Lesson Plan Follies

Mar 16, 2017 by

Tipped off years ago by a colleague that our school principal was calling teachers into her office to check their lessons plans, I came prepared. I raised my foot so that she could read the words I had written in chalk on the bottom of my shoe: “Aim–to muddle through until the next retirement incentive.”

The school leader laughed. She was a good sport and a fine educator. She had passed by the open door of my classroom many times and realized that I was doing a good job. I was faithful to the curriculum, organized, in control, and inspired many of the kids and got generally reasonable, often extraordinary results.

There were many other staff members who did the same. That’s what mattered to our principal. She was not on a power trip and did not see herself as summoning teachers for the purpose of inspecting their instructional blueprints. Of course, she made clear that written lesson plans were mandatory and were required to be shown to a supervisor upon demand, but being a superior educator herself, she knew when to voluntarily practice flexibility and not to get bogged down with minutiae and frivolous enforcement.

Then came the bitter, divisive era of former chancellor Joel Klein, under whose regime the system was seized by a “gotcha” mentality. To the breed of school leaders that he cultivated, the lesson plan was more important and telling than the lesson. It existed not as a GPS for instructional direction but rather as an excuse for micromanagement.

At least in war, it, officers know that it’s results on the battlefield that count, not whether the plan was executed to the letter. It’s more critical to cross a river than cross a “t.”

Ironically,  in past years,when a rigid format of lesson plan was mandatory,teachers generally could take greater creative liberties without being disciplined than now, when the DOE-UFT contract openly allows more professional latitude.

Launching a lesson was like launching an expedition for a moon landing. That means all the details must be planned ahead, but there must also be a readiness to adjust to contingencies that may unexpectedly arise and to handle them safely and with confidence. With the active minds of engaged kids, glorious orbits can come out of nowhere.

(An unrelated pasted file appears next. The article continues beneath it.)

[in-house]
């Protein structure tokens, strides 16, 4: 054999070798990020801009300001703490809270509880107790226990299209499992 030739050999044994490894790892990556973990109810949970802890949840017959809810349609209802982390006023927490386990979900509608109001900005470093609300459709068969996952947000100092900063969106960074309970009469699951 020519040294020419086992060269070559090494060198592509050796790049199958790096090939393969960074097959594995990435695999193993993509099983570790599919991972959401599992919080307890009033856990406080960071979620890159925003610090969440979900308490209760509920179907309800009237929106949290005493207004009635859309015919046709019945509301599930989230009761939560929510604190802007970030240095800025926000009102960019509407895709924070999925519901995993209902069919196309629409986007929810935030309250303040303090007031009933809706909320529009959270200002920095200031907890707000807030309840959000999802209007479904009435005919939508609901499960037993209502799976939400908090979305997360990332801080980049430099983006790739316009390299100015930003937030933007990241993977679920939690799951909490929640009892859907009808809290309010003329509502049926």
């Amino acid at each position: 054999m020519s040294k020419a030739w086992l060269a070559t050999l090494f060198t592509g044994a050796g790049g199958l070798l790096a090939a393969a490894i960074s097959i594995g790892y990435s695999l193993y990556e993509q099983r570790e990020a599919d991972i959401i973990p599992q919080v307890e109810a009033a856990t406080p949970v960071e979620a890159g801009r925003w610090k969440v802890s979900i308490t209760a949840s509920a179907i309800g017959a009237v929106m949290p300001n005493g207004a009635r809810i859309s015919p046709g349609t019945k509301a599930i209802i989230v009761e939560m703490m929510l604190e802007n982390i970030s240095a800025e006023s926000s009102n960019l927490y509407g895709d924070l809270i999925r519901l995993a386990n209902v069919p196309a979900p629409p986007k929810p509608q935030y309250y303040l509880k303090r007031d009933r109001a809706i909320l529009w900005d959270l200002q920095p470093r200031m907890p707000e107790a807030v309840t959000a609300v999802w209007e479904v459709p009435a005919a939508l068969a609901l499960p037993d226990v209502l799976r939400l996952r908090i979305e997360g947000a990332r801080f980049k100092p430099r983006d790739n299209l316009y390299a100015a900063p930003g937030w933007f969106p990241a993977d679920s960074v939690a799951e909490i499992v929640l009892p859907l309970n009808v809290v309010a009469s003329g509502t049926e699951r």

Although supervisors can no longer impose a specific template or collect the plans ritualistically, they often do so anyway and get away with it, because teachers have learned what it means to win battles and lose wars.

Certainly a satisfactory teacher is free to stand by his contractual right to tailor his lesson plans to his own style and the needs of his students and to improvise when the course of the lesson lends itself to it. But first he must calculate the cost of retribution that most of the newer supervisors have been fostered to shoot at them.

The DOE will invariably sustain any supervisor in any conflict in which judgement is even marginally a factor.

With many sterling exceptions, supervisors are more in the business of entrapment than helping their subordinates. Yet many of the supervisors since the Bloomberg era, (who can no longer be referred to as the “new breed” since they’ve been around for many years, now)  will lecture teachers about lesson plan non-conformity.

It is essential that teachers be fully prepared for every lesson. But it should not be imperative that they be formally written down. Teachers should be judged on their performance. Am intellectual mapquest is a handicap for many proficient teachers. Lesson plans should not be tools for servitude, but rather as pathfinders to achieving one’s potential for excellence.

Think of the equivalent in another profession, such as medicine.  Would you not send your child to a 30-year highly-regarded pediatrician because a Department of Health official showed up in her office one day and audited proceedings in the examination room and found fault that the physician did not have blue,red and green balloon-themed wallpaper and her tongue-depressors were in a plastic jar, instead of a glass one in the northwest corner of the room rather than the southeast?

And if a memo were transmitted to the division of licensing of the State Department of Education for forgetting to tell the kid to say “ahhhh”?

Of course that’s an exaggeration. But teachers have had to answer to some pretty serious tribunals for practicing self-respect and independence from the phony rigors and constraints of lesson plans.

Lesson plans should de-regulated not only in theory but in practice. And they should be voluntary and limited to educators who must rely on them to be effective.  There’s is no need to maintain these “training wheels” for master “cyclists.”

Ron Isaac

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